Dystonia is a movement disorder that causes the muscles to contract and spasm. The muscles cannot relax when they are not in use. Many muscles often contract at the same time as if they are 'competing' for control of a body part.
These involuntary muscle movements force the body into repetitive and often twisting movements as well as awkward, irregular postures.
There are 13 forms of dystonia. Dozens of diseases and conditions include dystonia as a major symptom. (www.dystonia-foundation.org
There are many different types of dystonia. All are characterized by repetitive and twisting movements, and awkward irregular postures. These are the most commonly seen dystonias in pediatrics:
is generally seen following trauma, medication exposures, and toxins.
begins in childhood and becomes progressively worse.
(Segawa’s dystonia) begins in childhood or adolescence with progressive difficulty with walking and sometimes spasticity. It can be successfully treated with medications.
An evaluation with occupational or physical therapist would start with a review of your child’s medical history and current function and difficulties. The therapist will then evaluate your child. They may measure your child’s movements, rate movement on the dystonia scale, and on the Ashworth scale, assess your child for spasticity and muscle strength, and review your child’s ability to do and participate in daily activities.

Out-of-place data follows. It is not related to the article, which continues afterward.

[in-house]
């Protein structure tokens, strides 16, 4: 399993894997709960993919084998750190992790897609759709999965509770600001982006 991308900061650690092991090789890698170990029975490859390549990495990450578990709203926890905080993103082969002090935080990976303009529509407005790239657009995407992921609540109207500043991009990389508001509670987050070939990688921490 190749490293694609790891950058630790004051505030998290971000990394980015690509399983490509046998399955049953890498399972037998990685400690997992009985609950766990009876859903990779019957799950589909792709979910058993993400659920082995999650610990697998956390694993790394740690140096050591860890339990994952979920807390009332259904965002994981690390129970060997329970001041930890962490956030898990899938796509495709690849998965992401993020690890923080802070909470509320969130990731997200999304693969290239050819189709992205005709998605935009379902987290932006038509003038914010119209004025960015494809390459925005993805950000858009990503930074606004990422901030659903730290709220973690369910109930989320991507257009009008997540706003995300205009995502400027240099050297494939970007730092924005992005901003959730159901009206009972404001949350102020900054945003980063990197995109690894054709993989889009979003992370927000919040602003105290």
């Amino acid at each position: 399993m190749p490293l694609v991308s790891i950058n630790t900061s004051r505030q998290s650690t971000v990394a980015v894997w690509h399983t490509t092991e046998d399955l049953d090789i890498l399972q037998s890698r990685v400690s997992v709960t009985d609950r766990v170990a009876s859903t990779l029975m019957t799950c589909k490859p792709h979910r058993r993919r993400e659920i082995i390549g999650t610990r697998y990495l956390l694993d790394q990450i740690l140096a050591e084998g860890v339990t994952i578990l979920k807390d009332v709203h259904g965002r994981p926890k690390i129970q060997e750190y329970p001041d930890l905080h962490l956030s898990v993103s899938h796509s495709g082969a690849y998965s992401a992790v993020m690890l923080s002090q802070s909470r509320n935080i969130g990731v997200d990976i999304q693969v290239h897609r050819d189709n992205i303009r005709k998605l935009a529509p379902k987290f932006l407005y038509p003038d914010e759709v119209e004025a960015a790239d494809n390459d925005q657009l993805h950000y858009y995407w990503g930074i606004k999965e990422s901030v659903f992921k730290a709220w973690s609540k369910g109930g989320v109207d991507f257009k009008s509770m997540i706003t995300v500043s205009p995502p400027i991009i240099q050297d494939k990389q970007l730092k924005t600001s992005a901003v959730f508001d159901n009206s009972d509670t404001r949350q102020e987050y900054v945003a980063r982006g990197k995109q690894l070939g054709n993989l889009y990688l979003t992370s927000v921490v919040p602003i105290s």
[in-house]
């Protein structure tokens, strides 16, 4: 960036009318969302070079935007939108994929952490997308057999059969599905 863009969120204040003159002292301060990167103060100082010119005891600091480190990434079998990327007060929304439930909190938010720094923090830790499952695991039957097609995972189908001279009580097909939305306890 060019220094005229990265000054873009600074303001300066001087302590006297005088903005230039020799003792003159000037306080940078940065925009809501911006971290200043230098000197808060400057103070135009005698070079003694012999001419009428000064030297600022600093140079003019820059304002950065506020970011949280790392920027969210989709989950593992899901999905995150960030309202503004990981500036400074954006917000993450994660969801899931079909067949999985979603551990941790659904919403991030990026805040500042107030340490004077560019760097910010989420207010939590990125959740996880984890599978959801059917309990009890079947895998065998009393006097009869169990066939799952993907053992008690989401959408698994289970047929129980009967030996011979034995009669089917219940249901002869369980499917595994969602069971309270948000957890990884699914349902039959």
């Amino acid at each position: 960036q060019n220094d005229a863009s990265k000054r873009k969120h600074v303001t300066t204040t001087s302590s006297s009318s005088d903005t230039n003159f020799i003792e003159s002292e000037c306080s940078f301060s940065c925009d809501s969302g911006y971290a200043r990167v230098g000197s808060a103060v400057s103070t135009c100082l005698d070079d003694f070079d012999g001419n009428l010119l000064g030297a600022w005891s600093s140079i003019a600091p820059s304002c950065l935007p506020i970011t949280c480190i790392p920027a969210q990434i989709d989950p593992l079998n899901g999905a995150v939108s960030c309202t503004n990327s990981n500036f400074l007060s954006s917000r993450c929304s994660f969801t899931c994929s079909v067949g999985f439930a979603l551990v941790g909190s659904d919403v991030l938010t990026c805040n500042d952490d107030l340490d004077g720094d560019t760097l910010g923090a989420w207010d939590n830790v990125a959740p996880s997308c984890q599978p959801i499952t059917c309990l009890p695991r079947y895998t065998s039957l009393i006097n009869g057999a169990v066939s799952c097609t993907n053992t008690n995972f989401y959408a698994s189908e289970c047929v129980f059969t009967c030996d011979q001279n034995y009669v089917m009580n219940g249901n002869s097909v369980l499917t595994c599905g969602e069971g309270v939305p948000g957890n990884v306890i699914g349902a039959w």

Rehab treatment interventions
Although there is presently no cure for dystonia, multiple treatments are available. The purpose of treatment for dystonia is to help lessen the symptoms of muscle spasms, pain, and awkward postures. The ultimate goal is to improve the quality of your child’s life and help him/her function with the fewest side effects possible.
- Non-drug Therapies
- Physical therapy
- Aquatic therapy
- Occupational therapy
- Speech and/or voice therapy
- Oral Medications
- Injected Medications
- Deep Brain Stimulator
- Baclofen Pump
- Complimentary Therapies